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A Startup Led by Microsoft Chairman John Thompson lay more than its half staff

MicrosoftVirtual Instruments, a 7-year-old infrastructure performance management startup led by Microsoft Chairman John Thompson, has laid off nearly two-thirds of its staff in the past month as part of a shift to the cloud subscription model, sources close to the company told CRN on Monday.

Virtual Instruments sells an integrated software/hardware appliance that gives organizations real-time visibility into the operations and performance of their virtualized environments, ensuring mission-critical applications get the resources they need for consistent performance.

The San Jose, Calif.-based startup laid off close to one-third of its staff of around 300 employees in mid-October, and then let go about the same number in a subsequent round of cuts last week, said the sources, who didn’t want to be named.

[Related: VMware Sets Sights On Startup VMTurbo As Cloud Management Battle Heats Up]

The layoffs primarily impacted employees in sales and engineering, and some of those affected were furloughed, according to the sources.

John Gentry, vice president of marketing and alliances at Virtual Instruments, confirmed the layoffs in an interview Monday, noting that the majority affected “noncritical functions” such as general administration and lower-performing salespeople.

“We were slightly less than 300 [employees] going into this, and are now more than slightly over 100 coming out of it,” Gentry told CRN.

“We were put in a position where we were anticipating ongoing funding that did not occur, and we had to make hard decisions. Our primary goal is continuing to serve our customers and partners,” Gentry said.

Virtual Instruments has received just over $76 million in funding in six rounds since its founding in June 2008, according to Crunchbase. Its last funding round, a $27.5 million Series D in September 2012, was led by General Catalyst Partners, Cambridge, Mass.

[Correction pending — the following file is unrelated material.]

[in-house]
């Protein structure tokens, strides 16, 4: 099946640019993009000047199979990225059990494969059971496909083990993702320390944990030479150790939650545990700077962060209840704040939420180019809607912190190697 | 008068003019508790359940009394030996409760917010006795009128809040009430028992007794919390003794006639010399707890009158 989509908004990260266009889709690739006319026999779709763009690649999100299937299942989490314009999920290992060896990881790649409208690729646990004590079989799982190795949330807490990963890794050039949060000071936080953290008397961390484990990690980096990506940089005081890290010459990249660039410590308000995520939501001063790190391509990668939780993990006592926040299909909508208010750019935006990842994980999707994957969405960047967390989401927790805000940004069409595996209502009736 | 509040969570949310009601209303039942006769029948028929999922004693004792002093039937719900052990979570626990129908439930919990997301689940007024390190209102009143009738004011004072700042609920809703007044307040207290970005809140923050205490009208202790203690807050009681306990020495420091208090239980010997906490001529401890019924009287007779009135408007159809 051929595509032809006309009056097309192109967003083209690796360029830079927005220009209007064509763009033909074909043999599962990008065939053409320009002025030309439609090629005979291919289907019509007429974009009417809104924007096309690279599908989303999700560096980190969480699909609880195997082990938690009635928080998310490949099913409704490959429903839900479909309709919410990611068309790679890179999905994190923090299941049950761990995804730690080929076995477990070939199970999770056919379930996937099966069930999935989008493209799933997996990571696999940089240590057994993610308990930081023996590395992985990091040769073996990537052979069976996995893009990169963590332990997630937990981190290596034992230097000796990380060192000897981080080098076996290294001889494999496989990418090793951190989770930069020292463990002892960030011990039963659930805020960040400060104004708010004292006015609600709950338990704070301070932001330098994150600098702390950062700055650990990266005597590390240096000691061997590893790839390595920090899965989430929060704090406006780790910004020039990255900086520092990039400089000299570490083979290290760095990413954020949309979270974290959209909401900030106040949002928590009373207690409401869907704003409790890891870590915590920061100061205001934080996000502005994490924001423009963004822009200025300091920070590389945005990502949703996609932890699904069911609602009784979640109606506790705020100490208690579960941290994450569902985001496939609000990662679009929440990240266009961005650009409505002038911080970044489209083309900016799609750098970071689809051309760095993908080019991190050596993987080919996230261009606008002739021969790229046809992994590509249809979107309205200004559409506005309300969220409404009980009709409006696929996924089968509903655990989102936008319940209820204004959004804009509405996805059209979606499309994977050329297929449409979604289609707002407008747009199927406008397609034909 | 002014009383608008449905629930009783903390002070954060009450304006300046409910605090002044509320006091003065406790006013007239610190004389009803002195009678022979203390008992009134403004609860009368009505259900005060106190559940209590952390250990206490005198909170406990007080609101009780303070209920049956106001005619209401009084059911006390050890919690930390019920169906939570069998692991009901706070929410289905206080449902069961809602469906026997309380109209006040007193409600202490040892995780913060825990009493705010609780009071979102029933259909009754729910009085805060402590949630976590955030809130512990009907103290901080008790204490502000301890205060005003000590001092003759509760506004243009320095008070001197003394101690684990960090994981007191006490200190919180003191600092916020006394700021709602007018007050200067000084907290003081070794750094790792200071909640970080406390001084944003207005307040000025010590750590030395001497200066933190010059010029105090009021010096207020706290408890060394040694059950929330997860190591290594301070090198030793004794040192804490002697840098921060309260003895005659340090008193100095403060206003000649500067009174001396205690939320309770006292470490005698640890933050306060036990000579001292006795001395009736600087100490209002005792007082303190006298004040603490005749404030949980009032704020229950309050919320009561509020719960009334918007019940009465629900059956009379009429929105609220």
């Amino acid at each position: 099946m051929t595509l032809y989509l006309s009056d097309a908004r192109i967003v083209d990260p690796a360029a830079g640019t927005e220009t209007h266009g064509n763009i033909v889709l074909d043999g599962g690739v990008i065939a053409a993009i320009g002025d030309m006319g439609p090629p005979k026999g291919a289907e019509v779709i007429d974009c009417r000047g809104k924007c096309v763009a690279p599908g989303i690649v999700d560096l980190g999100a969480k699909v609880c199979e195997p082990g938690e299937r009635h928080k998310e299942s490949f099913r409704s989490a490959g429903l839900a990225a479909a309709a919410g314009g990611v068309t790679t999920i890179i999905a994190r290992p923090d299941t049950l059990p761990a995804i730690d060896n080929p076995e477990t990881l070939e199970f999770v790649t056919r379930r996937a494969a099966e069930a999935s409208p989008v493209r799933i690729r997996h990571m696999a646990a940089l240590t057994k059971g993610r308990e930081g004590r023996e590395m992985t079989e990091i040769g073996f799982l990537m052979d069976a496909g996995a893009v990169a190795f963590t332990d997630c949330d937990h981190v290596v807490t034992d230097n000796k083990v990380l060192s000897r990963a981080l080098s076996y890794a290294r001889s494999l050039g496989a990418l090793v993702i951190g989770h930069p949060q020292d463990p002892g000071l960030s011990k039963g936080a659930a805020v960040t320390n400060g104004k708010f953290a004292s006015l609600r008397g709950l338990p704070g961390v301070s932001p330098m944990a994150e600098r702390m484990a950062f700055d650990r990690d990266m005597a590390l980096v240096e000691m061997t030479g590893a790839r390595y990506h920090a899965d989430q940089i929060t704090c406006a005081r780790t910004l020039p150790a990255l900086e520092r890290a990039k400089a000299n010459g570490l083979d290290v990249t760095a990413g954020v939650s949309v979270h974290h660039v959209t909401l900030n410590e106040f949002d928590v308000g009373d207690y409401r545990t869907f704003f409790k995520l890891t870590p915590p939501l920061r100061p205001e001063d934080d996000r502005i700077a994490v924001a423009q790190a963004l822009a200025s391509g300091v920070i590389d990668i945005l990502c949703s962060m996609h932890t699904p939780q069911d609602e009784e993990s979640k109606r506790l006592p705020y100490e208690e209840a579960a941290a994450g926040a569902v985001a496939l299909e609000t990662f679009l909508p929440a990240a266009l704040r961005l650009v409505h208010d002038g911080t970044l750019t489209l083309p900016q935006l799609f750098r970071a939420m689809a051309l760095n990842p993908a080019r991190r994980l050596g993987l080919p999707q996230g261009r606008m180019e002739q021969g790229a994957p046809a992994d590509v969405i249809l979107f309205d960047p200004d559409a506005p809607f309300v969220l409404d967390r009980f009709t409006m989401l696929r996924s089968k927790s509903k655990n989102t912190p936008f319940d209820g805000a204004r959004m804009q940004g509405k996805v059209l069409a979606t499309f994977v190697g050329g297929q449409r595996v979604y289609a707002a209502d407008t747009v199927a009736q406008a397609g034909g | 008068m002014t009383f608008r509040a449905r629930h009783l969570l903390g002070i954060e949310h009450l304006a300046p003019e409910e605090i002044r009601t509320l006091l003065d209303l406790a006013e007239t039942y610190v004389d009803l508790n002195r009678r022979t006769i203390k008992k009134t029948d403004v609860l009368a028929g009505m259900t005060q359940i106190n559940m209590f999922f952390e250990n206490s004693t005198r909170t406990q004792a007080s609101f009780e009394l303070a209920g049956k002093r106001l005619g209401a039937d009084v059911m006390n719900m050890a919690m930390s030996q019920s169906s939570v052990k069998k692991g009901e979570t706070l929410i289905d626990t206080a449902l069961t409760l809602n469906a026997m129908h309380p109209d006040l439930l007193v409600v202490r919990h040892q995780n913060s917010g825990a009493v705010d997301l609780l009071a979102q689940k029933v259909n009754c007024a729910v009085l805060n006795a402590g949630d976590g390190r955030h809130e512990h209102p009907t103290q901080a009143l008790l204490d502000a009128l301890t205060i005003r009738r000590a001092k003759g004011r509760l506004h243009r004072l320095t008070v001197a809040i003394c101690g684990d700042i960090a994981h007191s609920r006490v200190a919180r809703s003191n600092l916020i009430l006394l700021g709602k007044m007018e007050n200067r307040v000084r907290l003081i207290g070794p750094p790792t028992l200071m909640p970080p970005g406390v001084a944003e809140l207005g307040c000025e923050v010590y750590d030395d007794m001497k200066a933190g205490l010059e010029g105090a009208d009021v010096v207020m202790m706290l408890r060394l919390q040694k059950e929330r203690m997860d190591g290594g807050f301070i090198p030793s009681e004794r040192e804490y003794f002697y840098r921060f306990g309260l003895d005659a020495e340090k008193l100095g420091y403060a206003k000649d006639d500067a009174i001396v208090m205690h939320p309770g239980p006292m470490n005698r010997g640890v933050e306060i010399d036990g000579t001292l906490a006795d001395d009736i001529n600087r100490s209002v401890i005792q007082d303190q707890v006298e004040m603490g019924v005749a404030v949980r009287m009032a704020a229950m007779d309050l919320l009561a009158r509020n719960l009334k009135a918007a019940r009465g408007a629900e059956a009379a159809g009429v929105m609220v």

Despite the job cuts, Virtual Instruments has maintained a “fully functional organization” with services, support and engineering capabilities intact, said Gentry.

“In many ways, this was about ensuring that we would not be beholden to the broader investment or acquisition market, and would be able to live up to the commitments we’ve made. It’s about taking much more active control over our destiny,” Gentry said
Meanwhile, seven of eight members of Virtual Instruments’ board of directors have resigned, including representatives from investors General Catalyst Partners, Lightspeed Venture Partners, Riverwood Capital and Next World Capital, according to the sources.

Thompson, who became chairman of Microsoft’s board of directors in February 2014, is the sole remaining member of the Virtual Instruments board, said the sources.

Gentry declined to comment on the board resignations, but said ownership structure of Virtual Instruments, from a shareholder perspective, has not changed.

“General Catalyst Partners and Lightspeed Ventures are still shareholders. Their involvement has shifted from board responsibility to an advisory responsibility,” Gentry said.

Virtual Instruments recently sought to find a buyer for the company but was unsuccessful, said the sources. Last week, the startup reached an agreement with TriplePoint Capital, a Menlo Park, Calif.-based venture capital firm, for additional funding, the sources said.

Gentry confirmed that TriplePoint Capital has provided additional capital but said the firm hasn’t taken an ownership stake in Virtual Instruments. TriplePoint representatives weren’t immediately available for comment.

Two sources told CRN that Virtual Instruments has run into cash flow problems and hasn’t paid severance for employees that were let go in mid-October.

Gentry said Virtual Instruments is in the process of working out these issues. “All I can say is that in transitions like this, there are logistics associated with changes that can disrupt the normal flow of operations,” he said. “As those logistics sort themselves out, employees will be made whole.”

The sources said Virtual Instruments’ technology is still primarily focused on fiber channel SAN, a market that industry analysts say is contracting. “It’s now a server-first deployment with heavy capital expense,” one source said in describing Virtual Instruments’ technology.

Gentry said Virtual Instruments is “aggressively pursuing” the cloud software subscription model, although it’s not planning to abandon its perpetual licensing model.
“We have been trying to expand beyond the fiber channel, SAN-attached world for some time,” Gentry said.

Thompson was unavailable for comment, but Gentry said the former Symantec CEO and longtime IBM executive plans to continue in his role as CEO of Virtual Instruments.

“To this point, John is fully committed and will remain as CEO and day-to-day operator,” said Gentry.

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